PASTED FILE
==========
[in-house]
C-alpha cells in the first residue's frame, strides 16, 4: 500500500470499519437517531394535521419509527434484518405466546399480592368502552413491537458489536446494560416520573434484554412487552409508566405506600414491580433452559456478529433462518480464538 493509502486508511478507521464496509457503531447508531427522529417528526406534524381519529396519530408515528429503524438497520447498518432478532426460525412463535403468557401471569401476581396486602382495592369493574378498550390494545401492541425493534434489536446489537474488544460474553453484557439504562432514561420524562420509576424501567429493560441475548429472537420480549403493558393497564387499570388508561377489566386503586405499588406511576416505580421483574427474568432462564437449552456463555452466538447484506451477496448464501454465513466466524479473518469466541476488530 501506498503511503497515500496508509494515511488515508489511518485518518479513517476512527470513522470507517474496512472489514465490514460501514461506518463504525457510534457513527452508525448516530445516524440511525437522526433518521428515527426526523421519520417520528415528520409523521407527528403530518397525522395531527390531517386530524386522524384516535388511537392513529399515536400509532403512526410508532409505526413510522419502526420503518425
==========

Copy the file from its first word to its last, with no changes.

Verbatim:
[in-house]
C-alpha cells in the first residue's frame, strides 16, 4: 500500500470499519437517531394535521419509527434484518405466546399480592368502552413491537458489536446494560416520573434484554412487552409508566405506600414491580433452559456478529433462518480464538 493509502486508511478507521464496509457503531447508531427522529417528526406534524381519529396519530408515528429503524438497520447498518432478532426460525412463535403468557401471569401476581396486602382495592369493574378498550390494545401492541425493534434489536446489537474488544460474553453484557439504562432514561420524562420509576424501567429493560441475548429472537420480549403493558393497564387499570388508561377489566386503586405499588406511576416505580421483574427474568432462564437449552456463555452466538447484506451477496448464501454465513466466524479473518469466541476488530 501506498503511503497515500496508509494515511488515508489511518485518518479513517476512527470513522470507517474496512472489514465490514460501514461506518463504525457510534457513527452508525448516530445516524440511525437522526433518521428515527426526523421519520417520528415528520409523521407527528403530518397525522395531527390531517386530524386522524384516535388511537392513529399515536400509532403512526410508532409505526413510522419502526420503518425